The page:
Goh V Shem (left) will no longer partner Lim Khim Wah in men's doubles after the badminton World Championships. - BERNAMA
STOP tinkering with the men’s doubles partnerships!
The changes are hampering the progress of Malaysia’s men doubles department on the world stage.
In the ongoing World Championships, three Malaysian pairs experienced different fortunes.
Malaysian Open champions Lim Khim Wah-Goh V Shem conceded a walkover in the second round, no thanks to a back injury to V Shem; Koo Kien Keat-Tan Boon Heong’s challenge ended in the third round; and national No. 1 pair Hoon Thien How-Tan Wee Kiong ran out of gas in the quarter-finals.
All three pairs will be split up after the world meet.
With the Olympic Games qualifying period set to begin next May, Malaysia will now be racing against time to establish new pairs in the world rankings.
The writings were already on the wall for the men’s doubles pairs before they went to Copenhagen.
The players did not train together although they knew that they had qualified for the world meet in April.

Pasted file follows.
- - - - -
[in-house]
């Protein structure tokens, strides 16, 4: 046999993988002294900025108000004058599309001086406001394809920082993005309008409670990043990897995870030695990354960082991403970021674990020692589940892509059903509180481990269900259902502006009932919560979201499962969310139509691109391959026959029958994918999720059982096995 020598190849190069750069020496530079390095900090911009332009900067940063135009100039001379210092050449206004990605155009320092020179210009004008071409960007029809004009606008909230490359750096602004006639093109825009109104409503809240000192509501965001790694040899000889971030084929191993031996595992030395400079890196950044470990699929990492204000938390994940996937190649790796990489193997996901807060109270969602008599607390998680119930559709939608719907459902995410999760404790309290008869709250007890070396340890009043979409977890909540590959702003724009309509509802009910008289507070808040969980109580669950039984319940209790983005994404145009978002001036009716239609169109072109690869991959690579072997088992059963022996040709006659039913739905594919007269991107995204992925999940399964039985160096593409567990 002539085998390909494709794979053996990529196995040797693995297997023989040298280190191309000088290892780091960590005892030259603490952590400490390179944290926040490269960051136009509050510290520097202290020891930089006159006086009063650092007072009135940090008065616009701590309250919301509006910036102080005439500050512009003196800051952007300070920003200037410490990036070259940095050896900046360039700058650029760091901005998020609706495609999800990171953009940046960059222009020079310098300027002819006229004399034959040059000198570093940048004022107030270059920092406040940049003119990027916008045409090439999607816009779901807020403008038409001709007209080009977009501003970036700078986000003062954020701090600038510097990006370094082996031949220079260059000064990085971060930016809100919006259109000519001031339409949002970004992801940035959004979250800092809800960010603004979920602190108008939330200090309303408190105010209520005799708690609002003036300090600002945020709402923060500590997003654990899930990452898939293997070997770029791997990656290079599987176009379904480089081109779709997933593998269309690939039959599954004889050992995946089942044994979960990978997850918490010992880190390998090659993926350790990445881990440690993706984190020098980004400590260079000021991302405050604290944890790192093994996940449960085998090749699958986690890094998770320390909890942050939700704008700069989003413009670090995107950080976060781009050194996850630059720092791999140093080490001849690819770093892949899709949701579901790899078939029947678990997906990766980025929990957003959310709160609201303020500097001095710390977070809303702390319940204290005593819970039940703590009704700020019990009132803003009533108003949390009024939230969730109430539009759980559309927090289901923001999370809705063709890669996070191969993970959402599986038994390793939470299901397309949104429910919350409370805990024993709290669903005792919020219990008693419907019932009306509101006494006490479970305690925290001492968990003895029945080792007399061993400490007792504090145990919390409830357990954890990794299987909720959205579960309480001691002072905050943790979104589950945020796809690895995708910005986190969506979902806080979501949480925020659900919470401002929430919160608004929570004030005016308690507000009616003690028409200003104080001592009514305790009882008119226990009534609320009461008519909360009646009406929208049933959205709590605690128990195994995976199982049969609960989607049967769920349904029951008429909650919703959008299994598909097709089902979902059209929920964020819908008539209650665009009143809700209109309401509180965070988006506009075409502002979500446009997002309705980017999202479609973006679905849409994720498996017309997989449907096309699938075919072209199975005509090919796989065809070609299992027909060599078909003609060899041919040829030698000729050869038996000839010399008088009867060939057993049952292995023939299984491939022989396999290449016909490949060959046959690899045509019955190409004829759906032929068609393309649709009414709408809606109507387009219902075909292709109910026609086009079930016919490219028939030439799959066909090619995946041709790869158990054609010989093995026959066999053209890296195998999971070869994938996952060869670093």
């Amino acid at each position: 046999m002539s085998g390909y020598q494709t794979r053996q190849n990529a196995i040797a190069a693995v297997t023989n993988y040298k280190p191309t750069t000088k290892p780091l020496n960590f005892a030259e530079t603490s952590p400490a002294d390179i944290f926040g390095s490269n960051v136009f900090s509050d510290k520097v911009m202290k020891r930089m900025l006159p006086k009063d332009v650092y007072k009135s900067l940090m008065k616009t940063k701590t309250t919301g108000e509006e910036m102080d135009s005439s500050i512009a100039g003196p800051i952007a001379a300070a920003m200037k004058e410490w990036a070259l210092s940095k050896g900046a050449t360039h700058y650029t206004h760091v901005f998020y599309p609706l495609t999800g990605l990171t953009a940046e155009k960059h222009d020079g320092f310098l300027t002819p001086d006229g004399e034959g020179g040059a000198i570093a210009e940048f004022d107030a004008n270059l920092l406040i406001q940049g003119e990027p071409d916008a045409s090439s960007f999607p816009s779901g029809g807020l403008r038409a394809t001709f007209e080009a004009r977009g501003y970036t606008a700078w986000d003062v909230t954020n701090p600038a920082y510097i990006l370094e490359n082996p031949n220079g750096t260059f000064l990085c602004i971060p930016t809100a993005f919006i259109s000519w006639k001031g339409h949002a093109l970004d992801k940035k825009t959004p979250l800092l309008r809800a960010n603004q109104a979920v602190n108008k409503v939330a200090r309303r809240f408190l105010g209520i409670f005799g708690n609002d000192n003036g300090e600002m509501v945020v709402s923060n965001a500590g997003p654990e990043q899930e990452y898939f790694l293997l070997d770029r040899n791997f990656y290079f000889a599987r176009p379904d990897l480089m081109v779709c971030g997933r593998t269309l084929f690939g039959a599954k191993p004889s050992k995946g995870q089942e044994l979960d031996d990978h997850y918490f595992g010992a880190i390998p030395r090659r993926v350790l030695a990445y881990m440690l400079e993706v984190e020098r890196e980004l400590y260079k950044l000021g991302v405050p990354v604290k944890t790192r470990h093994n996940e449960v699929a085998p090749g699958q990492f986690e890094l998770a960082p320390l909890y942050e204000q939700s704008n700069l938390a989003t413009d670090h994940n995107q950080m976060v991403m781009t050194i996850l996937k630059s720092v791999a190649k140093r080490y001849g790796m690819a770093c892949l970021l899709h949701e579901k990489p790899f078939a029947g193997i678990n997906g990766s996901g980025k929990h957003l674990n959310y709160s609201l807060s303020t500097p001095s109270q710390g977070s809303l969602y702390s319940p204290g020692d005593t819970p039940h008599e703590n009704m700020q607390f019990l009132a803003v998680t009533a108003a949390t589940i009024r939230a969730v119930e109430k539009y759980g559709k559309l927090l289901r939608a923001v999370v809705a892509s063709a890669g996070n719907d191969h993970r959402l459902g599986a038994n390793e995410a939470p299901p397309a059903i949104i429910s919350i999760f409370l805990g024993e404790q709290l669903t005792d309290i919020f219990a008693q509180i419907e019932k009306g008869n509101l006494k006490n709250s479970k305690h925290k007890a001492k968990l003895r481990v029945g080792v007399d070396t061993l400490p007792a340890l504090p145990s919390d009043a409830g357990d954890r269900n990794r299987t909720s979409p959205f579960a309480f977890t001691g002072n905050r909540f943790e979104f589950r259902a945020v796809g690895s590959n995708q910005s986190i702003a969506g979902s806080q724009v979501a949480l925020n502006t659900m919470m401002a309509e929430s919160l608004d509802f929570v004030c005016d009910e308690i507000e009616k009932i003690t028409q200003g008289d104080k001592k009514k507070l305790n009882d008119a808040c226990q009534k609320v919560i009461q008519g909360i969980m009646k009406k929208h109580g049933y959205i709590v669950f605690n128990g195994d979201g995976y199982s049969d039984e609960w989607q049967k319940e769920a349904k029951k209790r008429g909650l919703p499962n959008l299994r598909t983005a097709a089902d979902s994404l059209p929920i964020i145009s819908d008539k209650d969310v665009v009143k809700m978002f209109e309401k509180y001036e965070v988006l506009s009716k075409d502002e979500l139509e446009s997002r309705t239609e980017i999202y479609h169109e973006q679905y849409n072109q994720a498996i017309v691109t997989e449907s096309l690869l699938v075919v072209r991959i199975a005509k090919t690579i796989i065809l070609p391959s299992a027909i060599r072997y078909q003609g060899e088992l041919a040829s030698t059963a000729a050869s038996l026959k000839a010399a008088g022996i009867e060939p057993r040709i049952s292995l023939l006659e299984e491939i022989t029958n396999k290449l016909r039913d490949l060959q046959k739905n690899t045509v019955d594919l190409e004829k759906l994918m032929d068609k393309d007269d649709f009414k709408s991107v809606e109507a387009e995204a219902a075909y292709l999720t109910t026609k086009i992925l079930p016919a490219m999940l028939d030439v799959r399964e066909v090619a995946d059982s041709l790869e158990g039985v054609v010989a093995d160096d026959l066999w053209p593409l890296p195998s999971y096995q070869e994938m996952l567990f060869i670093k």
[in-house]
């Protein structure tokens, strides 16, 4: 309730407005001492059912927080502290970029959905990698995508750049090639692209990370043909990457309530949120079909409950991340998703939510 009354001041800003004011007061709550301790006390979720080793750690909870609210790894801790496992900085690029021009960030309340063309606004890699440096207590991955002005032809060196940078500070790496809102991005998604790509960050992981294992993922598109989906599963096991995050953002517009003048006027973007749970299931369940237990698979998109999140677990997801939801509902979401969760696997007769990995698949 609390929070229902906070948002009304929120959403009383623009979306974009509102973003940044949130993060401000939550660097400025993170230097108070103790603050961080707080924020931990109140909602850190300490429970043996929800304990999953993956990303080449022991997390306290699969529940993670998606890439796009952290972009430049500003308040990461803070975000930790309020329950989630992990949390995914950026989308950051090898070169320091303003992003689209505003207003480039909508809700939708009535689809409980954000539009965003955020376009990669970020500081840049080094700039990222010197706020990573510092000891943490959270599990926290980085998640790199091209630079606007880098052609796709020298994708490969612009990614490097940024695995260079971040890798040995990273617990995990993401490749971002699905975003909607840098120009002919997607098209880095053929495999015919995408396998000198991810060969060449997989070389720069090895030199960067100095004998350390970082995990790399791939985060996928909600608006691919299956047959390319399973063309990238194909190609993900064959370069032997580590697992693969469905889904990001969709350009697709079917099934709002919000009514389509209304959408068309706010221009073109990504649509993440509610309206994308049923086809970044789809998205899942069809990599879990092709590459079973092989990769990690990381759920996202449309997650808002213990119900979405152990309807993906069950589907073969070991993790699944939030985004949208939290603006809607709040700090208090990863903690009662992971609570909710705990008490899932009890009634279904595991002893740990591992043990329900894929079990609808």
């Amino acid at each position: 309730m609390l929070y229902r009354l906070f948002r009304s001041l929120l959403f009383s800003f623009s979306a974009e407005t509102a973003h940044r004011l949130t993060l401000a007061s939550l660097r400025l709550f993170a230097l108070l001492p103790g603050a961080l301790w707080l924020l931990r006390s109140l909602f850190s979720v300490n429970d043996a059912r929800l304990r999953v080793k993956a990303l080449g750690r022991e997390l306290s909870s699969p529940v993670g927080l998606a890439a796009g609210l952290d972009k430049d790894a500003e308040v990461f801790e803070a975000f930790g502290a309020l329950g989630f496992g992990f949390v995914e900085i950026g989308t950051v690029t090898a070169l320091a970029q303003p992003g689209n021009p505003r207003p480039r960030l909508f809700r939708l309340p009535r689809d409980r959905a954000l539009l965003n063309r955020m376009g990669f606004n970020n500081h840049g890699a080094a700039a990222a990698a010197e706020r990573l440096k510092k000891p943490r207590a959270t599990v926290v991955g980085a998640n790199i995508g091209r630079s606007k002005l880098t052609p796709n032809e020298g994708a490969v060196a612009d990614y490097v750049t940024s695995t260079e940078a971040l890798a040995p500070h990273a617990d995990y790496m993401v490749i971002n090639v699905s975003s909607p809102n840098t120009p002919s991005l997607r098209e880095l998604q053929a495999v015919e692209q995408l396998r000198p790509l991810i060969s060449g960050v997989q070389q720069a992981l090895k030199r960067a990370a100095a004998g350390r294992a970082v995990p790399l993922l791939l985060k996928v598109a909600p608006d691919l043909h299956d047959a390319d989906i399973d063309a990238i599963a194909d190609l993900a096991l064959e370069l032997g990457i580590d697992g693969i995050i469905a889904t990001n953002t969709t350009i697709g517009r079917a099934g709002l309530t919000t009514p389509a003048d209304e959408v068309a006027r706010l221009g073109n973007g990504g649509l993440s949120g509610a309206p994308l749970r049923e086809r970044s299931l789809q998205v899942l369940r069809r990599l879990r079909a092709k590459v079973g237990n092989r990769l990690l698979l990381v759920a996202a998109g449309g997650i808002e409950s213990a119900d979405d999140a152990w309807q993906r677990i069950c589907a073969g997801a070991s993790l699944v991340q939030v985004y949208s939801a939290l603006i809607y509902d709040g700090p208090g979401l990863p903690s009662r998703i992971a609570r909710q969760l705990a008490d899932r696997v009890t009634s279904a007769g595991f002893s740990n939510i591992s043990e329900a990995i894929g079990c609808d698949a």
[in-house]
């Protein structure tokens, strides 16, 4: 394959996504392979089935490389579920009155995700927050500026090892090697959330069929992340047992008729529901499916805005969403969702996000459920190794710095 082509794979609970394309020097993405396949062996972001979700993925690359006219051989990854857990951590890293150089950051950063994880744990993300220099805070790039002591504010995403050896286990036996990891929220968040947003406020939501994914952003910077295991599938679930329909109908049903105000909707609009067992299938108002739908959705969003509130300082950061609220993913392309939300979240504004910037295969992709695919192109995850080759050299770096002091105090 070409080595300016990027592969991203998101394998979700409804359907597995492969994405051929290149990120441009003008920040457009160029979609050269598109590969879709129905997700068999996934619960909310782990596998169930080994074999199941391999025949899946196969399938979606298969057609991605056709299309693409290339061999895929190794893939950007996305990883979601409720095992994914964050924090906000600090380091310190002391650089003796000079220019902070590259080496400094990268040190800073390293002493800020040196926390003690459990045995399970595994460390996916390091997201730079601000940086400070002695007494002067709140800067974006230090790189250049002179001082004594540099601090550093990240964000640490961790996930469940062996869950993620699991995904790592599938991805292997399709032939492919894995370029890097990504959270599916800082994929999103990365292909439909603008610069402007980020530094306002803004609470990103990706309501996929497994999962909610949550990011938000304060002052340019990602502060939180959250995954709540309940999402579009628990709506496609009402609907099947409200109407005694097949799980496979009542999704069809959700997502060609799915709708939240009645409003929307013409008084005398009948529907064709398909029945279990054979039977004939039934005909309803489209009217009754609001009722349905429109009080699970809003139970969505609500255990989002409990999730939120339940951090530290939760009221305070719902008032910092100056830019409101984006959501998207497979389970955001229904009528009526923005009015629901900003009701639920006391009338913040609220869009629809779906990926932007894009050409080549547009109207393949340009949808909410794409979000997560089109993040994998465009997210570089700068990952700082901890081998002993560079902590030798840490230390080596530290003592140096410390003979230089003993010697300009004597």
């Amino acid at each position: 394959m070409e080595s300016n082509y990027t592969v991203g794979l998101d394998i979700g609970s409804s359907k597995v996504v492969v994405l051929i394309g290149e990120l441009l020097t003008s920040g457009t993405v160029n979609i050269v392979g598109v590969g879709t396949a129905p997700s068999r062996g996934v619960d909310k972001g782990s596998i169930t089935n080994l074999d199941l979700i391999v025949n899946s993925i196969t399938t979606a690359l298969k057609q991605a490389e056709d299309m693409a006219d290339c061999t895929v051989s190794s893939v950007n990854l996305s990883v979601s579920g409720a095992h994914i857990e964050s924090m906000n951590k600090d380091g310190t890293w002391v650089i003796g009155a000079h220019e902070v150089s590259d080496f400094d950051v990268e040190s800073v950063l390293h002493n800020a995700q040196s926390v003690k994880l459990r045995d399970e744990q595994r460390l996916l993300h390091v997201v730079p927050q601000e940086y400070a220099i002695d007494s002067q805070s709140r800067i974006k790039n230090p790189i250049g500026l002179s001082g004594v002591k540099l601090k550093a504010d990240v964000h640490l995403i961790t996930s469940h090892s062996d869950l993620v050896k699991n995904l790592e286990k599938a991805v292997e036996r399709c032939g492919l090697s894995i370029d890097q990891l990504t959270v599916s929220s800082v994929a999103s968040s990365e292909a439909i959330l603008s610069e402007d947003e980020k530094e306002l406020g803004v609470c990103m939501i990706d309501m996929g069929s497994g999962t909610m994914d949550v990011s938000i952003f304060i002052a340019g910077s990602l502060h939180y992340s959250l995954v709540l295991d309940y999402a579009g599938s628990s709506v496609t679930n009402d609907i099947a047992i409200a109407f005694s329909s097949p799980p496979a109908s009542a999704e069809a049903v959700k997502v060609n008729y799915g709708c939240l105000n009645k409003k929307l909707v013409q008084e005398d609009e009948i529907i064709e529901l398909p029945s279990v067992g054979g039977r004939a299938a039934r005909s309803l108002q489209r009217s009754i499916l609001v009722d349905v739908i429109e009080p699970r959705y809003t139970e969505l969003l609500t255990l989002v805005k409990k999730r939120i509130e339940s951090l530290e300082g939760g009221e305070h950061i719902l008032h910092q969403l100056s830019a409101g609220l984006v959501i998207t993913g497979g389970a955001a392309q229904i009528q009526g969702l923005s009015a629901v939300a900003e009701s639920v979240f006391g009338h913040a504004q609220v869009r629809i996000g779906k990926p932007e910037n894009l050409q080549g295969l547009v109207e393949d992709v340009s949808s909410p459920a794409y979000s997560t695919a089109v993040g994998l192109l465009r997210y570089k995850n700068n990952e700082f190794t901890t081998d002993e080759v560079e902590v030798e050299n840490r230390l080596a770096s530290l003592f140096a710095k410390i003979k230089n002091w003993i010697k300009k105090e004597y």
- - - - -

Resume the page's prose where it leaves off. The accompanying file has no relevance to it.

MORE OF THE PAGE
This is because the coaches had named new pairs for the Asian Games in Incheon and the focus was on the Asiad.
Some players were confused; some felt that they had been given a raw deal by not getting the partner they wanted; and some just lost focus.
As a result, the doubles department produced mediocre results in Copenhagen.
Even Japan chief coach Park Joo-bong was puzzled with all the planning, or rather the lack of it.
“Malaysia tried out scratch pairs in the Thomas Cup Finals (in May). That I can understand. Then, they had different players at the Commonwealth Games (in July), different pairs at the World Championships ... and now different pairs for the Asian Games?” he said.
“How are the players going to handle all these constant changes? For us, it is not easy to build even one pair. It takes time to groom them into a consistent pair.”
National doubles coach Pang Cheh Chang, who has been under pressure to form solid pairs for the 2016 Rio de Janeiro Olympic Games, said he had no choice but to change.
Kien Keat’s decision to quit in March had complicated matters. Khim Wah’s problem with his service was another.
“I had to plan for the future. A lot of thought has been put into establishing these new pairs. It is just unfortunate that we’ve had so many major tournaments in between,” explained Cheh Chang.
“The partnerships for Asiad will be permanent. We hope they will grow from strength to strength.”
Based on the strong showing of the Korean, Indonesian and China pairs at the world meet in Copenhagen, it will take a miracle for Malaysia’s men’s doubles to dream of a medal in Incheon.
At the Asiad four years ago in Guangzhou, Boon Heong-Kien Keat lost in the final to Indonesians Markis Kido-Hendra Setiawan.